The current start menu was introduced in Windows 10 though even the initial 10 version was a bit different. Windows 8 had a "start screen" where there were only tiles (that are now at the side) and took the entire screen.
Because the Windows 8 start screen and the initial Windows 10 start menu strongly deemphasized folders (submenus) everything was placed on the top level (in Windows 8 you'd see even subfolder icons on the top level). More recent versions of Windows 10 have the start menu show proper folders by default, but they use a tree-like "flow down" approach instead of an actual popup menu approach which makes navigating them harder.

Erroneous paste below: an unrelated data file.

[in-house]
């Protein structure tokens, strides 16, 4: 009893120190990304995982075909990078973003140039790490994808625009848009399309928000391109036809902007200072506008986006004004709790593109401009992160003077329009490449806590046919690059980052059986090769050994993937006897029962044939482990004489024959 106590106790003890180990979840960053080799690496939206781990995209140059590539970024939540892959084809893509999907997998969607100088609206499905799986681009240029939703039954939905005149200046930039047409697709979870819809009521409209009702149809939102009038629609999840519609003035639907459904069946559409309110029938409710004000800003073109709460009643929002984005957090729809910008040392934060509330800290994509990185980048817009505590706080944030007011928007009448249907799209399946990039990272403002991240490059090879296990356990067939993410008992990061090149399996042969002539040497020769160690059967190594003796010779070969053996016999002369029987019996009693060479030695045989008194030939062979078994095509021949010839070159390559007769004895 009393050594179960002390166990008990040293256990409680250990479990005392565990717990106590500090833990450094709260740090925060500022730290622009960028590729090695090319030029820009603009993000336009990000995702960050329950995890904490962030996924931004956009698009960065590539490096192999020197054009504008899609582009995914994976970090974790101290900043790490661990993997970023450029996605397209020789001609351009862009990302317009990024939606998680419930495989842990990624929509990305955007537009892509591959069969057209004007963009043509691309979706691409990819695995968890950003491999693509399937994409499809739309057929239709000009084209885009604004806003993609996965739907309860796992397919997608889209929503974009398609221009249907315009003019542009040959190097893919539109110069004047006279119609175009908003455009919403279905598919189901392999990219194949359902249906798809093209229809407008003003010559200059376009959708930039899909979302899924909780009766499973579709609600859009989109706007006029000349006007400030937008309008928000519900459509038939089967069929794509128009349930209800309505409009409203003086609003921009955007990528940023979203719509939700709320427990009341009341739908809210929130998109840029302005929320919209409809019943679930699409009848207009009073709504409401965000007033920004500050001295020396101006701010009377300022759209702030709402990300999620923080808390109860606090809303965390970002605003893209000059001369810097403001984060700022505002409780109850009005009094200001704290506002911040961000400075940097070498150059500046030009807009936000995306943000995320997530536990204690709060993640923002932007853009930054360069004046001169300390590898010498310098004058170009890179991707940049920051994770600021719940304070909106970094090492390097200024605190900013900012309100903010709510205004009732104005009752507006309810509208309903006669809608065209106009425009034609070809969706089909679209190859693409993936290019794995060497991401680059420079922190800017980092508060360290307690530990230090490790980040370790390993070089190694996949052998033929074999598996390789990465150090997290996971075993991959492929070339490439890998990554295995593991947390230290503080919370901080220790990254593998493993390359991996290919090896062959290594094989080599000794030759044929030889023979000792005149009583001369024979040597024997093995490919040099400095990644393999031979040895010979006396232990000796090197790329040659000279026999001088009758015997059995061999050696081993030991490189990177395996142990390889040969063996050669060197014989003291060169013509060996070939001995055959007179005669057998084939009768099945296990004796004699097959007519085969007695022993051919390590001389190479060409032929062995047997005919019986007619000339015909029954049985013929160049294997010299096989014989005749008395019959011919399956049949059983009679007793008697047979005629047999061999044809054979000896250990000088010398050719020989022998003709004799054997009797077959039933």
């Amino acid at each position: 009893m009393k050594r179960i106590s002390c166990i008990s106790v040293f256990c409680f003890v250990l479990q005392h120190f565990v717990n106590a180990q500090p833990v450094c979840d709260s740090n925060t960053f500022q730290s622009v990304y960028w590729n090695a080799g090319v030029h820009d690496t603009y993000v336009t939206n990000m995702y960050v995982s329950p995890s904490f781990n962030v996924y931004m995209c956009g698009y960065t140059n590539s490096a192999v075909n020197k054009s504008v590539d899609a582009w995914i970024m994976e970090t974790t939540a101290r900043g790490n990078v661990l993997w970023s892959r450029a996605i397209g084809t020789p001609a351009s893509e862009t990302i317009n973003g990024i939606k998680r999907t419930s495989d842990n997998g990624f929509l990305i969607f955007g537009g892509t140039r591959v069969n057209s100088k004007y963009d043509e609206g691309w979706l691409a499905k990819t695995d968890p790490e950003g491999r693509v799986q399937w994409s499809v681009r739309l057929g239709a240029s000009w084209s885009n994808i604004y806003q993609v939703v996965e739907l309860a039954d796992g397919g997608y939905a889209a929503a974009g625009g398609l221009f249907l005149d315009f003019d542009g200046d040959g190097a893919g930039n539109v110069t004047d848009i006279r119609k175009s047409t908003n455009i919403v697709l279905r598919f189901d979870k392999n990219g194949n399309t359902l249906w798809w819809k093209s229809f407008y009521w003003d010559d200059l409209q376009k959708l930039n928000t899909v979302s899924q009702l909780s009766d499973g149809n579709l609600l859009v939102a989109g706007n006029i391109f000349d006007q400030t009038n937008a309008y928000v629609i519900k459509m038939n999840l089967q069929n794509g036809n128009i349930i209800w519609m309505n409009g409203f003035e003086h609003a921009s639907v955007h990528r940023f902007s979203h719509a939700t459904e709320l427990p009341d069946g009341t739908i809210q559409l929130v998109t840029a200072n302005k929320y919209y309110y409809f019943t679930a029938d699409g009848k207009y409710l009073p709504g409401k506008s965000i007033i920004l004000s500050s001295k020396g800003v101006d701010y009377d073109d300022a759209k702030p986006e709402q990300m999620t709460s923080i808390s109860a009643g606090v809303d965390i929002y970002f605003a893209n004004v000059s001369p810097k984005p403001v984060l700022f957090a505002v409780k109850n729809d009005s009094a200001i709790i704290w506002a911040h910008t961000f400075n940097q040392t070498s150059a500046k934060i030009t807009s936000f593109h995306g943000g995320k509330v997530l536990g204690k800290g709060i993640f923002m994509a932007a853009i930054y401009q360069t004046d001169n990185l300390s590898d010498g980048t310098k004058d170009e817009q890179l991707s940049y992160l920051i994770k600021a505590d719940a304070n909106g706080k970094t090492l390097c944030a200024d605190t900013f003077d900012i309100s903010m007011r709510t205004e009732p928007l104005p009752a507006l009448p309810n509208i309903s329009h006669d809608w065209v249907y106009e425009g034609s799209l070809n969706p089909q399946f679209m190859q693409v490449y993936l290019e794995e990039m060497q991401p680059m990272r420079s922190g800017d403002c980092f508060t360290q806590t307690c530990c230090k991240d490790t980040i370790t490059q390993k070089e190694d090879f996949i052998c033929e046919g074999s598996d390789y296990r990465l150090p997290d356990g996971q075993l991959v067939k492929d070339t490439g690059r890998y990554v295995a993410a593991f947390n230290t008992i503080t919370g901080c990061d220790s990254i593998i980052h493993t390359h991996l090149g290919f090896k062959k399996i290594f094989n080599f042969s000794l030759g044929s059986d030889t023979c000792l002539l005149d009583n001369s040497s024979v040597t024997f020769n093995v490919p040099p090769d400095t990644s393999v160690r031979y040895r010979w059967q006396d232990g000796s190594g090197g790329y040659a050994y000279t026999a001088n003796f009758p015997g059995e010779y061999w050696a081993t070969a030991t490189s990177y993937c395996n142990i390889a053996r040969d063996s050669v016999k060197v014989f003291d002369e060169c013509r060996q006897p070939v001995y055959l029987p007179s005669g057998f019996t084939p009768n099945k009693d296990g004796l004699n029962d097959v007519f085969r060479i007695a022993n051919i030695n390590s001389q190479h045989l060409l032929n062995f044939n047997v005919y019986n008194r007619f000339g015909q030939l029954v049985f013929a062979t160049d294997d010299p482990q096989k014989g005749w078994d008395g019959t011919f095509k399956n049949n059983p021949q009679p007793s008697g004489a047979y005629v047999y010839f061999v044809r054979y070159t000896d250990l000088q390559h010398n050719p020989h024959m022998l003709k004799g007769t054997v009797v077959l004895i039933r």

These two combined makes the start menu a mess with tons of toplevel entries for applications that you are not going to use often or at all and a UI that makes it hard to create proper categories.
Nowadays we have more applications and programs than we ever had in the history of personal computing, yet the UIs for launchers are now being made as if we only have a handful of applications. This is true not only for Windows but also for launchers like those found in GNOME, elementaryOS, etc.
So I only use the search feature which works ok most of the time. Some days ago I fixed the printer on my wife's laptop which involved a restart as usual. Right after the restart I typed "printer" in the search field and all I got was web -search. So right after a restart windows "forgets" that it has a native setting for configuring printers (and basicly everthing else).
If anything i'd say that .desktop files are among the few things that Free Desktop got right (though i think that is largely because they're basically KDE1's .kdelnk or whatever they were called).